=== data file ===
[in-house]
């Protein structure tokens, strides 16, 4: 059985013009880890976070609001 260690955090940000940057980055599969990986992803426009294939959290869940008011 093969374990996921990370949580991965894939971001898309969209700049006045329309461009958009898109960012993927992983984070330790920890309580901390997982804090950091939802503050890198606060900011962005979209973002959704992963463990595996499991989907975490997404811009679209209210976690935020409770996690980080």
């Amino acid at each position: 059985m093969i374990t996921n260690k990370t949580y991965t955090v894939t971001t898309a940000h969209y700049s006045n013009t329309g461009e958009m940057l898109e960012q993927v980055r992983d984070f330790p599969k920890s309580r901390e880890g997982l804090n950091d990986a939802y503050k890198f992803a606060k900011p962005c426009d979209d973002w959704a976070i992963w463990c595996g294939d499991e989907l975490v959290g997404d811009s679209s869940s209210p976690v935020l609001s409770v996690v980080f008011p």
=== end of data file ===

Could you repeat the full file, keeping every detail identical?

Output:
[in-house]
């Protein structure tokens, strides 16, 4: 059985013009880890976070609001 260690955090940000940057980055599969990986992803426009294939959290869940008011 093969374990996921990370949580991965894939971001898309969209700049006045329309461009958009898109960012993927992983984070330790920890309580901390997982804090950091939802503050890198606060900011962005979209973002959704992963463990595996499991989907975490997404811009679209209210976690935020409770996690980080």
């Amino acid at each position: 059985m093969i374990t996921n260690k990370t949580y991965t955090v894939t971001t898309a940000h969209y700049s006045n013009t329309g461009e958009m940057l898109e960012q993927v980055r992983d984070f330790p599969k920890s309580r901390e880890g997982l804090n950091d990986a939802y503050k890198f992803a606060k900011p962005c426009d979209d973002w959704a976070i992963w463990c595996g294939d499991e989907l975490v959290g997404d811009s679209s869940s209210p976690v935020l609001s409770v996690v980080f008011p």